Foreign investment in the US declined during 2018 and at the World Economic Forum (WEF) meeting which is taking place in Davos, Switzerland, business leaders have warned that investment won't pick up until Trump changes policy direction.

By Daniel Herborn


Posted on January 24, 2019

At last year’s meeting, Trump announced: “There has never been a better time to hire, to build, to invest and to grow in the United States.” He then yelled: “America is open for business and we are competitive once again!”

“We are creating an environment that ATTRACTS capital, INVITES investment, and REWARDS production,” he continued. “America is the place to do business – so come to America where you can INNOVATE, CREATE and BUILD.”

Trump has been a notable absentee from the WEF

Such confident rhetoric has not equated to improved investment figures, however, and business leaders at this year’s WEF meeting have been voicing their concerns that Trump’s trade war with China will only dampen economic growth and discourage further investment.

Trump elected to skip Davos this year, a situation described as “an accurate reflection of global affairs over the last year,” by Cailin Birch, Global Economist at the Economist Intelligence Unit.

Birch said that Trump was likely to continue to turn away from treaty organisations and international bodies. “We expect the U.S. to become increasingly isolated on the international stage, as Mr Trump pursues his America First strategy,” she said.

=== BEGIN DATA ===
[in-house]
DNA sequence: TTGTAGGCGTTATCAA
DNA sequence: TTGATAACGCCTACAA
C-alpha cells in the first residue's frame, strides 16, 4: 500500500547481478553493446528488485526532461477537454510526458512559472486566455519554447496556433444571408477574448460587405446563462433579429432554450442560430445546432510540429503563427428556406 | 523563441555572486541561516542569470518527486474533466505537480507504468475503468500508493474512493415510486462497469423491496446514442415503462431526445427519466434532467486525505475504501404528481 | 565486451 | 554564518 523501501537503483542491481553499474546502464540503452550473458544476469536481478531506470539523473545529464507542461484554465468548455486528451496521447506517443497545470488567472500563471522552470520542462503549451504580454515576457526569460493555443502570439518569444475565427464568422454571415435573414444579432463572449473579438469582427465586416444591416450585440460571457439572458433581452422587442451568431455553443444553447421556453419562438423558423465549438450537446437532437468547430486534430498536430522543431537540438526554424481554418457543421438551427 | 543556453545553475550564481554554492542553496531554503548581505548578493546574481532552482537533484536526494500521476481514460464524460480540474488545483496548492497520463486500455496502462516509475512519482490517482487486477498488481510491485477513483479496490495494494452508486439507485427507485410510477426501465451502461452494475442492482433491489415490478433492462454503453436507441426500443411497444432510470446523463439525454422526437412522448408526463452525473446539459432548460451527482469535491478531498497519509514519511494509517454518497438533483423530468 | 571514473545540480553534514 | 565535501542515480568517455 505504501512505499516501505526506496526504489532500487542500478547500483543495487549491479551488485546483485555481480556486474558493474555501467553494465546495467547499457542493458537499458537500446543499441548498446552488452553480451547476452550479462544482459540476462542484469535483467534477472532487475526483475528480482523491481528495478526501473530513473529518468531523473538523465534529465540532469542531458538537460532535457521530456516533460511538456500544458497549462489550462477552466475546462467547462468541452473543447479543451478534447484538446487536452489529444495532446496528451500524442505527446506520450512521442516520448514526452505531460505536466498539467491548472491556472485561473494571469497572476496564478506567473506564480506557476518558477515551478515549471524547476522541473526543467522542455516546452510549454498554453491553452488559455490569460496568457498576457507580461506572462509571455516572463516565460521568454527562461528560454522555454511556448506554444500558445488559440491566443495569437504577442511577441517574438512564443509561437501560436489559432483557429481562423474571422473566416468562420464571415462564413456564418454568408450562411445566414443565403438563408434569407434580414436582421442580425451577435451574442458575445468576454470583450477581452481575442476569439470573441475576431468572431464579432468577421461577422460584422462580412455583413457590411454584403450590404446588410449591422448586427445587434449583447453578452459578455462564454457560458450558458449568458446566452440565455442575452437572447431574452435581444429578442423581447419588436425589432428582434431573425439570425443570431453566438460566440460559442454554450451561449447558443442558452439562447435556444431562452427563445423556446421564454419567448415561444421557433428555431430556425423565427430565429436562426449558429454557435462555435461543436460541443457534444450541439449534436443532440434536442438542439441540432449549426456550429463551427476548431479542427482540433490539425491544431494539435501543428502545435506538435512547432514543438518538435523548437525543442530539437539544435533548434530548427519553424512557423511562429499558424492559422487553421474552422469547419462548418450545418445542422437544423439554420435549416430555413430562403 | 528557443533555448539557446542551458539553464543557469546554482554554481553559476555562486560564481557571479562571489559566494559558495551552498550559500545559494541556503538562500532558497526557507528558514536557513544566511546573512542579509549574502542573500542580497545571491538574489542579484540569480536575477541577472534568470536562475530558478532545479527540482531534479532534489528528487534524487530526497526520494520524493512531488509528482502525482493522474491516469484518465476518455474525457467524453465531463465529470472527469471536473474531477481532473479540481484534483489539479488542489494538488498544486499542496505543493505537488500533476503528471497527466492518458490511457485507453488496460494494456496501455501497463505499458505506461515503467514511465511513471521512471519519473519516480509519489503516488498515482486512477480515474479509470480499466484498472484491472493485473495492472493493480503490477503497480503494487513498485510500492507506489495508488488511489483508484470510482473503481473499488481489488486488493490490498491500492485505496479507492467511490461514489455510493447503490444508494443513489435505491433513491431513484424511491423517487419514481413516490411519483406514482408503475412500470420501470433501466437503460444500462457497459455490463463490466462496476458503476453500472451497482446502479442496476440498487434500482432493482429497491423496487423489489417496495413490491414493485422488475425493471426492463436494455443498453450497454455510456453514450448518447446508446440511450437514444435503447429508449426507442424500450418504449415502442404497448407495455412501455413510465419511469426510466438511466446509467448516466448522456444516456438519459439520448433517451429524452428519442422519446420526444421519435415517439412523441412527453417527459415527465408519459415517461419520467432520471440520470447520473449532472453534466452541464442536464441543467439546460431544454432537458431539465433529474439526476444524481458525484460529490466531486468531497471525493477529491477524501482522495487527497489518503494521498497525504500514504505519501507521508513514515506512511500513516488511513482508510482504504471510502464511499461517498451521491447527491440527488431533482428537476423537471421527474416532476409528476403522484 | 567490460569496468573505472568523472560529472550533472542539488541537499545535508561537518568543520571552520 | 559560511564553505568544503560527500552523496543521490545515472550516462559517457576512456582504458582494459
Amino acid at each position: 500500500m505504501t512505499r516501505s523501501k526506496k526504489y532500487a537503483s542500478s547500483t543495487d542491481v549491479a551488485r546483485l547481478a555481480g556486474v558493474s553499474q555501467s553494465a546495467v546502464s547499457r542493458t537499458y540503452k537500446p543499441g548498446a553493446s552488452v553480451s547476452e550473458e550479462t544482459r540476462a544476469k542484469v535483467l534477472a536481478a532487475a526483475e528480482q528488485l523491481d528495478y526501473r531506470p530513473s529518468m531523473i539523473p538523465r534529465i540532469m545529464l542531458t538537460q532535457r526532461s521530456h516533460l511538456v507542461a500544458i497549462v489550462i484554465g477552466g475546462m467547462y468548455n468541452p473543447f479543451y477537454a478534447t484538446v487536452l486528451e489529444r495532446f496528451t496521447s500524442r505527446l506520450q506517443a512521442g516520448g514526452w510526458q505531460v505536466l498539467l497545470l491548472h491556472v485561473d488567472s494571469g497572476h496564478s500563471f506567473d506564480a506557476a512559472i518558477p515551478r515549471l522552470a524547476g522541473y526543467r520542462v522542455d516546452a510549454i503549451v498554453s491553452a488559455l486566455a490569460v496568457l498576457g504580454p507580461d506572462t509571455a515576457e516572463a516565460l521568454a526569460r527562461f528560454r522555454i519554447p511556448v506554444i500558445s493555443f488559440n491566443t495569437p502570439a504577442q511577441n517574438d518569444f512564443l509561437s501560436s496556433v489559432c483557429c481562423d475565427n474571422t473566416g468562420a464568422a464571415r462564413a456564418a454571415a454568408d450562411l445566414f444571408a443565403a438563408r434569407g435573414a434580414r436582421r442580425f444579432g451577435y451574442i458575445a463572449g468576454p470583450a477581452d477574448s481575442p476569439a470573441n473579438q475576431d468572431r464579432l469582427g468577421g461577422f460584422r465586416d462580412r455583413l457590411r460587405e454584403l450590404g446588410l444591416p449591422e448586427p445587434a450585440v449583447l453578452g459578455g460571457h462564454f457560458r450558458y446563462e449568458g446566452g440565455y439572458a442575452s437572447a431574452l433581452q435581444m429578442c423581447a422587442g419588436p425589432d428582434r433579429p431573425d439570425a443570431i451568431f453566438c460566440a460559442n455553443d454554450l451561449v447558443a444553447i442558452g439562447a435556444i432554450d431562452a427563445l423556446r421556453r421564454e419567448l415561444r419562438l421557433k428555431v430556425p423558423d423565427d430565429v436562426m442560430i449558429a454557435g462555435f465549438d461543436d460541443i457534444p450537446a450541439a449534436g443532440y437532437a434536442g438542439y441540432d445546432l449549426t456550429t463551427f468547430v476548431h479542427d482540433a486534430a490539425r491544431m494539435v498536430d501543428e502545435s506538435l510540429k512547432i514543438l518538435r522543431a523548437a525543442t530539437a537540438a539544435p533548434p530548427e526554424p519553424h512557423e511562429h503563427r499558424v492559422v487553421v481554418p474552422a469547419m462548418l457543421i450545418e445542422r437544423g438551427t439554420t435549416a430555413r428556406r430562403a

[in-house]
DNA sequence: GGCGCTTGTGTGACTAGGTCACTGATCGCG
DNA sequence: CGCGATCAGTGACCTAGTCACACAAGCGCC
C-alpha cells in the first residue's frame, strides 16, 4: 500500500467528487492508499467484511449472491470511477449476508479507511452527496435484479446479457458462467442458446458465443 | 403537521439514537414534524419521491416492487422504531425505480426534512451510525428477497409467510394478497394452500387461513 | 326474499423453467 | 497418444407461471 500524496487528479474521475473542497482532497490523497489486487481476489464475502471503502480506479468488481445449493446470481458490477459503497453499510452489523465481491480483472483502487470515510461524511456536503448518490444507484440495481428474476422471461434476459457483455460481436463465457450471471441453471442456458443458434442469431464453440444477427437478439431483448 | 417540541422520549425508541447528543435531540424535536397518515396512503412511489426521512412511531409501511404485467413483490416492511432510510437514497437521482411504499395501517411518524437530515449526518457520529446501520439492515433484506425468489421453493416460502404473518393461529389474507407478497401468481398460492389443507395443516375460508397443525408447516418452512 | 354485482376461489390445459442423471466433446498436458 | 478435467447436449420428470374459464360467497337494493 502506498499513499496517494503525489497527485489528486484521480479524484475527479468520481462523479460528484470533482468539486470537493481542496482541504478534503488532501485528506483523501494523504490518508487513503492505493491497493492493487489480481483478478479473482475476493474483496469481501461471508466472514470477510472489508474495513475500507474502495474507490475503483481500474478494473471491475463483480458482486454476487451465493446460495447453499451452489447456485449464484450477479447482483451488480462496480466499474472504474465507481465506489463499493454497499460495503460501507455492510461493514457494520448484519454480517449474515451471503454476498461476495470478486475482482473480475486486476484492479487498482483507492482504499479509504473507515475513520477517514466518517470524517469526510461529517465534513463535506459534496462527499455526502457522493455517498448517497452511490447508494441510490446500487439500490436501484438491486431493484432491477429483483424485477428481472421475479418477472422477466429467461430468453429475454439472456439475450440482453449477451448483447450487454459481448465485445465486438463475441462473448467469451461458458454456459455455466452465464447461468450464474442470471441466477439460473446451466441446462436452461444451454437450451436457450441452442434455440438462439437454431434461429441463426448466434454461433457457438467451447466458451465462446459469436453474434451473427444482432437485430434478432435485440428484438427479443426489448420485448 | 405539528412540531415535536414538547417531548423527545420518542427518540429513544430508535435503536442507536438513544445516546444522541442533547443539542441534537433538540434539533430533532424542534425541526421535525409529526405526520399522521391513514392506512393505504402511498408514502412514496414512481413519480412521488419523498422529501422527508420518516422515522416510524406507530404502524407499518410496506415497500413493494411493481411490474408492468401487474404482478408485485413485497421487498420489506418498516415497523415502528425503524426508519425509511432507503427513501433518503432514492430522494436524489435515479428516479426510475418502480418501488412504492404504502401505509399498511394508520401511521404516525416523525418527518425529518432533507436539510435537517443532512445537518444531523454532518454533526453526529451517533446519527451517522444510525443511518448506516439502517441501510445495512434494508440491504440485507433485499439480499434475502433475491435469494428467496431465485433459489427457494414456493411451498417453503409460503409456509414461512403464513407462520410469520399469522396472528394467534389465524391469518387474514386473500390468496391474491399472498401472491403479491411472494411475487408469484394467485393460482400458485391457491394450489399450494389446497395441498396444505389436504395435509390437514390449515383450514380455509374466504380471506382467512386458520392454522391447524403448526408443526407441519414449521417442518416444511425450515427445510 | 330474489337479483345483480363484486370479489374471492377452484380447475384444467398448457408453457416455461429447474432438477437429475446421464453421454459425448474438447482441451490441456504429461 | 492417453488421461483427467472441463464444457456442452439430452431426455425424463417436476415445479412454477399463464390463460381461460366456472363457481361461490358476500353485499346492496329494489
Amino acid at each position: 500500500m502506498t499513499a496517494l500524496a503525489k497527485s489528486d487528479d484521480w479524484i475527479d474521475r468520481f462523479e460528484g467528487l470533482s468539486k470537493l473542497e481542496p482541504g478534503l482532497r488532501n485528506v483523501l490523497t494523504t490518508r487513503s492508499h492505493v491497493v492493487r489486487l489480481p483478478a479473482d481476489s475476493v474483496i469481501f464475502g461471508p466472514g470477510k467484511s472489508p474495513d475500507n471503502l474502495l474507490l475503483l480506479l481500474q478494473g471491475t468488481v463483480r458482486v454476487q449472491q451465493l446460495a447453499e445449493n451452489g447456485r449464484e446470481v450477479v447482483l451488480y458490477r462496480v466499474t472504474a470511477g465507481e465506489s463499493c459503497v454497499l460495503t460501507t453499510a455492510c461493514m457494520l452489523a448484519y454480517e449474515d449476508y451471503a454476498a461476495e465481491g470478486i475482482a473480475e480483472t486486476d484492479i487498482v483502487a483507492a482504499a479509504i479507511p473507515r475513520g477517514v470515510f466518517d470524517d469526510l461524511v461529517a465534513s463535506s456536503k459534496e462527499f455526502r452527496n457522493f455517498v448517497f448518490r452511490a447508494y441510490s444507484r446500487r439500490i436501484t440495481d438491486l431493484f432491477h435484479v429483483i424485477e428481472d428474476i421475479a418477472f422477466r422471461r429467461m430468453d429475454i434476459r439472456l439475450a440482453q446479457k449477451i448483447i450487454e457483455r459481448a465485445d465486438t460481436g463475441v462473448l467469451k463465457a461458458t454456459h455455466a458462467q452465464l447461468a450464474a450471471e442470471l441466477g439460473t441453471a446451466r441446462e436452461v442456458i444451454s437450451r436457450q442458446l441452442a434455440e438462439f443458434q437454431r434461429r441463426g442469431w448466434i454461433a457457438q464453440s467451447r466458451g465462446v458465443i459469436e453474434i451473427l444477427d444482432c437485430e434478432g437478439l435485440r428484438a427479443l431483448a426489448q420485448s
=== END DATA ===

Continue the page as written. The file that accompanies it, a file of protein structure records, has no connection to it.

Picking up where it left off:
In a statement, White House Press Secretary Sarah Huckabee Sanders said Trump had cancelled his trip to the WEF “out of consideration for the 800,000 great American workers not receiving pay and to ensure his team can assist as needed.”

Per figures from the United Nations Conference on Trade and Development (UNCTAD), foreign investment in the US fell around 18% in 2018 from the previous year. While global figures on foreign investment were down last year, China managed to buck the trend as foreign investment there grew 3% on the previous year. India also recorded a 7% growth in foreign investment from 2017.

Chinese companies finding it harder to do business with the US

Unilever CEO Alan Jope told Reuters that the US remained a strong market for his company’s consumer goods, but China had become more resilient. “China provides the new stability in consumer consumption,” he added.

A number of prominent Chinese companies, including Alibaba, have scaled back their plans to invest in the US. GAC Motor, a Chinese automaker, has postponed its move into the US market.

Tech companies have been particularly impacted by the disruption to trade. Apple has recently announced lower than expected quarterly revenues after iPhone demand in China fell away. Samsung Electronics, the world’s biggest manufacturer of smartphone chips, also said its Q4 profit was down 29%.

Alan Jope
Unilever CEO Alan Jope

There is also a perception that Chinese companies seeking to invest in the US are facing more red tape. Last year, the Trump administration bolstered the investigative power of the Committee on Foreign Investment (CFIUS). The CFIUS is a merger review committee which considers acquisitions on national security grounds.

Ning Gaoning, Chairman of China’s state-owned Sinochem Group, said he was not optimistic the company would secure the US merger it was seeking. “I think you will see there will be less investment going abroad,” he said.

Header image credit: World Economic Forum